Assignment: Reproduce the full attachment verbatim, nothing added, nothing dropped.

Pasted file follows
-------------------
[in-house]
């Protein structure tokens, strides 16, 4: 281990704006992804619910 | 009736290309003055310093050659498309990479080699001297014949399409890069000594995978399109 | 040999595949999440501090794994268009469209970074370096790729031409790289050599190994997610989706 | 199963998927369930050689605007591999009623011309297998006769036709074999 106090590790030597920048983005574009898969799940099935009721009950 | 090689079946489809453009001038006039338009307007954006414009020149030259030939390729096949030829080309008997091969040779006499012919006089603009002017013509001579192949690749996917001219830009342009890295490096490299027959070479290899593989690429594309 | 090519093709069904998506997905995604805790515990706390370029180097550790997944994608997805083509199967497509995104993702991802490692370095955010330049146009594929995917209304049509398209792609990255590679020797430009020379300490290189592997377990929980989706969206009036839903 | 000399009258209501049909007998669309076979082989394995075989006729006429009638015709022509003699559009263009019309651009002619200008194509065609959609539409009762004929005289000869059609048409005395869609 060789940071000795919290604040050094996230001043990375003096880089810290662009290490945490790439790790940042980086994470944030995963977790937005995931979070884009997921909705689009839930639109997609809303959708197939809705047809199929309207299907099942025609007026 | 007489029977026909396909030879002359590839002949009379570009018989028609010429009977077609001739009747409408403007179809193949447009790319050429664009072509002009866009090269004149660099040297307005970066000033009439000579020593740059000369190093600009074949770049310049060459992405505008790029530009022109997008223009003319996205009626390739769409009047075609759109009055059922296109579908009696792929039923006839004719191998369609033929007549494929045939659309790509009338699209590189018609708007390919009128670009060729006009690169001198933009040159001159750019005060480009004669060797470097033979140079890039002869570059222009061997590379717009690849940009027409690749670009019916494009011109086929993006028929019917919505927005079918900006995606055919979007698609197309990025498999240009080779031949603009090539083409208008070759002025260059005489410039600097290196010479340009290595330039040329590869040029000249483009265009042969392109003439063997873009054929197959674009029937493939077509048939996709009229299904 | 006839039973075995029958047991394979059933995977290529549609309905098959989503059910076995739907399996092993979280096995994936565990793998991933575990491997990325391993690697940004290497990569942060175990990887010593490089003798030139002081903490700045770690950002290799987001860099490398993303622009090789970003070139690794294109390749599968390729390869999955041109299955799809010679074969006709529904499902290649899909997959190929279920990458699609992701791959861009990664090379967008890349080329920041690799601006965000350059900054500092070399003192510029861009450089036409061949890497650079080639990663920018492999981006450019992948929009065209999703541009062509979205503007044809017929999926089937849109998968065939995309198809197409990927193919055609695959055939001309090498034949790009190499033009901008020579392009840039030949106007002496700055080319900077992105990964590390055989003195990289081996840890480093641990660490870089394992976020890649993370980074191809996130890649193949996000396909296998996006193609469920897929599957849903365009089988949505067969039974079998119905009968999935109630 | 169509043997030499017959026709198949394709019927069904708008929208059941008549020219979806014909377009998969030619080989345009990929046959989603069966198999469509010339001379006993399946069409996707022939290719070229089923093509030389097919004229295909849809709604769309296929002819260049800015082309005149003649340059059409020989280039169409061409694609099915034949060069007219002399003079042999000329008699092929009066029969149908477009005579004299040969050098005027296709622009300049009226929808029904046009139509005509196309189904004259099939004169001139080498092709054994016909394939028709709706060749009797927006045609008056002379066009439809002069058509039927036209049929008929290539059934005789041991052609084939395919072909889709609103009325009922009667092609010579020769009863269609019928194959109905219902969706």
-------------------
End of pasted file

[in-house]
């Protein structure tokens, strides 16, 4: 281990704006992804619910 | 009736290309003055310093050659498309990479080699001297014949399409890069000594995978399109 | 040999595949999440501090794994268009469209970074370096790729031409790289050599190994997610989706 | 199963998927369930050689605007591999009623011309297998006769036709074999 106090590790030597920048983005574009898969799940099935009721009950 | 090689079946489809453009001038006039338009307007954006414009020149030259030939390729096949030829080309008997091969040779006499012919006089603009002017013509001579192949690749996917001219830009342009890295490096490299027959070479290899593989690429594309 | 090519093709069904998506997905995604805790515990706390370029180097550790997944994608997805083509199967497509995104993702991802490692370095955010330049146009594929995917209304049509398209792609990255590679020797430009020379300490290189592997377990929980989706969206009036839903 | 000399009258209501049909007998669309076979082989394995075989006729006429009638015709022509003699559009263009019309651009002619200008194509065609959609539409009762004929005289000869059609048409005395869609 060789940071000795919290604040050094996230001043990375003096880089810290662009290490945490790439790790940042980086994470944030995963977790937005995931979070884009997921909705689009839930639109997609809303959708197939809705047809199929309207299907099942025609007026 | 007489029977026909396909030879002359590839002949009379570009018989028609010429009977077609001739009747409408403007179809193949447009790319050429664009072509002009866009090269004149660099040297307005970066000033009439000579020593740059000369190093600009074949770049310049060459992405505008790029530009022109997008223009003319996205009626390739769409009047075609759109009055059922296109579908009696792929039923006839004719191998369609033929007549494929045939659309790509009338699209590189018609708007390919009128670009060729006009690169001198933009040159001159750019005060480009004669060797470097033979140079890039002869570059222009061997590379717009690849940009027409690749670009019916494009011109086929993006028929019917919505927005079918900006995606055919979007698609197309990025498999240009080779031949603009090539083409208008070759002025260059005489410039600097290196010479340009290595330039040329590869040029000249483009265009042969392109003439063997873009054929197959674009029937493939077509048939996709009229299904 | 006839039973075995029958047991394979059933995977290529549609309905098959989503059910076995739907399996092993979280096995994936565990793998991933575990491997990325391993690697940004290497990569942060175990990887010593490089003798030139002081903490700045770690950002290799987001860099490398993303622009090789970003070139690794294109390749599968390729390869999955041109299955799809010679074969006709529904499902290649899909997959190929279920990458699609992701791959861009990664090379967008890349080329920041690799601006965000350059900054500092070399003192510029861009450089036409061949890497650079080639990663920018492999981006450019992948929009065209999703541009062509979205503007044809017929999926089937849109998968065939995309198809197409990927193919055609695959055939001309090498034949790009190499033009901008020579392009840039030949106007002496700055080319900077992105990964590390055989003195990289081996840890480093641990660490870089394992976020890649993370980074191809996130890649193949996000396909296998996006193609469920897929599957849903365009089988949505067969039974079998119905009968999935109630 | 169509043997030499017959026709198949394709019927069904708008929208059941008549020219979806014909377009998969030619080989345009990929046959989603069966198999469509010339001379006993399946069409996707022939290719070229089923093509030389097919004229295909849809709604769309296929002819260049800015082309005149003649340059059409020989280039169409061409694609099915034949060069007219002399003079042999000329008699092929009066029969149908477009005579004299040969050098005027296709622009300049009226929808029904046009139509005509196309189904004259099939004169001139080498092709054994016909394939028709709706060749009797927006045609008056002379066009439809002069058509039927036209049929008929290539059934005789041991052609084939395919072909889709609103009325009922009667092609010579020769009863269609019928194959109905219902969706």